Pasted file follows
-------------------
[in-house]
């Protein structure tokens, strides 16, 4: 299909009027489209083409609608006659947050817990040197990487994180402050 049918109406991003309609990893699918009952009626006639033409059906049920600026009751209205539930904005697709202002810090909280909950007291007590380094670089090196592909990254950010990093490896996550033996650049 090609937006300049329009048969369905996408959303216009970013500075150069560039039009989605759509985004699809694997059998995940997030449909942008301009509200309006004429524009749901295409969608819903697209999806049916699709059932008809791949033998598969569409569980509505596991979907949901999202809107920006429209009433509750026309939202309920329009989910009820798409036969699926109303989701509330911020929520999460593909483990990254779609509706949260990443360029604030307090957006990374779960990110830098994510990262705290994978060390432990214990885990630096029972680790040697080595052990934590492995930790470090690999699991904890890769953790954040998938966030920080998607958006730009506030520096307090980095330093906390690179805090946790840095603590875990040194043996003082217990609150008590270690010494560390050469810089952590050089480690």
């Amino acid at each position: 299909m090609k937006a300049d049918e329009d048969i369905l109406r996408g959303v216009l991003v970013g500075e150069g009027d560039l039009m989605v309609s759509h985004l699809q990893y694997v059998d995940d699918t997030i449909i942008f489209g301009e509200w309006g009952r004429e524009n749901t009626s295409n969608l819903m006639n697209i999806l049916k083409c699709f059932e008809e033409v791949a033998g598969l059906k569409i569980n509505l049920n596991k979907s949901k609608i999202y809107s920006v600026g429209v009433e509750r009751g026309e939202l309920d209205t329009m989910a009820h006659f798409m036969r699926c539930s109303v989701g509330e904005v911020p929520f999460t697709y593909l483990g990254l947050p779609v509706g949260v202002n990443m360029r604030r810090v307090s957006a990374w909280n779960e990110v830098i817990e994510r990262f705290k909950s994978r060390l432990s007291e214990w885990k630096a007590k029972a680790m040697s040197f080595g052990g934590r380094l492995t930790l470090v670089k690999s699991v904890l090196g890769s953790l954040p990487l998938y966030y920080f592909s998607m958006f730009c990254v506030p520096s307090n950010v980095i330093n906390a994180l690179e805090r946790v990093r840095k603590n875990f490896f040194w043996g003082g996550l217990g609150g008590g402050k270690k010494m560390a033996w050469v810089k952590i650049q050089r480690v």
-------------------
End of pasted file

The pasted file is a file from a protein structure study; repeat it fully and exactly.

[in-house]
């Protein structure tokens, strides 16, 4: 299909009027489209083409609608006659947050817990040197990487994180402050 049918109406991003309609990893699918009952009626006639033409059906049920600026009751209205539930904005697709202002810090909280909950007291007590380094670089090196592909990254950010990093490896996550033996650049 090609937006300049329009048969369905996408959303216009970013500075150069560039039009989605759509985004699809694997059998995940997030449909942008301009509200309006004429524009749901295409969608819903697209999806049916699709059932008809791949033998598969569409569980509505596991979907949901999202809107920006429209009433509750026309939202309920329009989910009820798409036969699926109303989701509330911020929520999460593909483990990254779609509706949260990443360029604030307090957006990374779960990110830098994510990262705290994978060390432990214990885990630096029972680790040697080595052990934590492995930790470090690999699991904890890769953790954040998938966030920080998607958006730009506030520096307090980095330093906390690179805090946790840095603590875990040194043996003082217990609150008590270690010494560390050469810089952590050089480690």
């Amino acid at each position: 299909m090609k937006a300049d049918e329009d048969i369905l109406r996408g959303v216009l991003v970013g500075e150069g009027d560039l039009m989605v309609s759509h985004l699809q990893y694997v059998d995940d699918t997030i449909i942008f489209g301009e509200w309006g009952r004429e524009n749901t009626s295409n969608l819903m006639n697209i999806l049916k083409c699709f059932e008809e033409v791949a033998g598969l059906k569409i569980n509505l049920n596991k979907s949901k609608i999202y809107s920006v600026g429209v009433e509750r009751g026309e939202l309920d209205t329009m989910a009820h006659f798409m036969r699926c539930s109303v989701g509330e904005v911020p929520f999460t697709y593909l483990g990254l947050p779609v509706g949260v202002n990443m360029r604030r810090v307090s957006a990374w909280n779960e990110v830098i817990e994510r990262f705290k909950s994978r060390l432990s007291e214990w885990k630096a007590k029972a680790m040697s040197f080595g052990g934590r380094l492995t930790l470090v670089k690999s699991v904890l090196g890769s953790l954040p990487l998938y966030y920080f592909s998607m958006f730009c990254v506030p520096s307090n950010v980095i330093n906390a994180l690179e805090r946790v990093r840095k603590n875990f490896f040194w043996g003082g996550l217990g609150g008590g402050k270690k010494m560390a033996w050469v810089k952590i650049q050089r480690v």